US 4561354 A
A screen printing apparatus utilizes a number of screen printing heads disposed along a transport path for the fabric; each of the heads moves upwardly on a respective carrier so as to be tiltable by a pneumatic cylinder with respect to the carrier which is vertically displaceable in common with the other carriers by the displacement of a common element connecting wedges together. The carriers each have extensions provided with rollers which ride upon ramp surfaces of the respective wedges. The vertical displacement compensates for changes in diameter of the screen printing patterns and for changes in thicknesses of the webs processed.
1. An apparatus for the treatment of a web of material which comprises:
means defining a substantially horizontal transport path for a web of material;
a plurality of treatment drums spaced apart along said path for successively treating each area of said web as said web is displaced along said path;
respective holders rotatably receiving said drums and disposed above said path;
respective carriers spaced apart in the direction of said path, each of said holders being pivotally connected to a respective one of said carriers, said carriers each having a respective extension;
respective wedges having inclined ramp surfaces engaging said extensions;
a common actuating member connected to all of said wedges for simultaneously displacing same to vertically adjust the positions of all of said carriers in common; and
an individually controllable element associated with each holder for tilting same with reference to the respective carrier.
2. The apparatus defined in claim 1 wherein said web is a textile web and said drums are screen printing pattern drums disposed above respective magnet beams.
3. The apparatus defined in claim 1 wherein each of said extensions is provided with a roller riding on the respective ramp surface.
4. The apparatus defined in claim 1 wherein each of said elements is a pneumatic cylinder.
5. The apparatus defined in claim 4 wherein each of said cylinders is mounted on the respective carrier and has a piston acting upon the respective holder.
6. The apparatus defined in claim 1 wherein said common actuating member is a push or pull bar provided with means for locking it in position.
7. The apparatus defined in claim 5 wherein said common actuating member is a push or pull bar provided with means for locking it in position.
Our present application relates to the commonly owned copending applications Ser. Nos. 613,594 and 614,412 filed May 23, 1984 and May 25, 1984, respectively.
Our invention relates to the treatment of webs of material in a succession of treatment heads utilizing a cylindrical web-treating member. More particularly, the invention relates to an apparatus for the printing of textile webs utilizing cylindrical members such as screen printing pattern drums and especially to an apparatus of this type in which the fabric to be printed passes in succession beneath a number of heads, each having such a drum for applying respective colors to the fabric.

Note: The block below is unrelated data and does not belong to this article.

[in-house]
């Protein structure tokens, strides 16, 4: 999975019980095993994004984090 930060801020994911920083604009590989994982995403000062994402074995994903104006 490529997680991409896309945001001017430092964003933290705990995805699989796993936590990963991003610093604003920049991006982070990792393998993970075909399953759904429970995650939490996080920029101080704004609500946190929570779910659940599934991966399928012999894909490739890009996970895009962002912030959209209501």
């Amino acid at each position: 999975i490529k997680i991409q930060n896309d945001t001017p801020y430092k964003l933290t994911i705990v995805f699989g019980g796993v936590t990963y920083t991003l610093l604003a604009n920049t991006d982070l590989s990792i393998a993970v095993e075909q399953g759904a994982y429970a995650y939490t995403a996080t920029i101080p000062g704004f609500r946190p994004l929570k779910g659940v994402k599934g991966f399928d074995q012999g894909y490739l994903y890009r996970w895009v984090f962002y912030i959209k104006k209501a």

The use of round patterns, i.e. cylindrical screen printing drums, in the screen printing of fabrics is known, a blade or roller within the drum pressing the printing ink or dyestuff through the unobstructed surface regions of the drum to imprint the fabric with the corresponding color patterns.
Such printing systems are described in the aforementioned copending applications, for example, and in the art of the files thereof.
It is known to provide such rotatable patterns in respective heads which are disposed one after another along the longitudinal path of the fabric to be printed and to pass the fabric between these heads and a support so that, as the drum rolls over the fabric, the pattern is printed in the manner described.
The patterns must, of course, be replaceable and for this purpose it is known to swingably mount the heads on fixed pivots, thereby enabling the head to be swung upwardly to afford access to the pattern and to permit such replacement.
When, however, a pattern drum or cylinder is replaced by a pattern drum or cylinder of larger diameter, the cylinder of this latter drum shifts relative to the cylinder of the drum which it replaced, thereby varying the pattern repeat.
This requires adjustment of the entire apparatus to match the center-to-center spacing of the drums to the desired repeat.
It is the principal object of the present invention to provide an improved apparatus for the treatment of webs of material and most advantageously for the screen printing of fabric webs with round or cylindrical screen printing patterns, drums or cylinders, whereby these disadvantages are obviated.
Another object of this invention is to provide an improved apparatus for the screen printing of a fabric which facilitates access for replacement of the pattern drums and which also eliminates the need for complicated readjustment of the heads longitudinally of the path of the fabric.
These objects and others which will become apparent hereinafter are attained, in accordance with the invention, in an apparatus in which each of the heads is pivotally mounted on a respective carrier and these carriers have extensions that are formed with cam followers riding upon inclined plane surfaces of wedges mounted upon a common horizontal shiftable element which can be displaced to vary the height of the respective pivot upon replacement of the drums. In addition, each of the carriers is provided with an independently controllable element acting upon the head for independently and individually displacing same about the respective pivot to facilitate replacement of the pattern.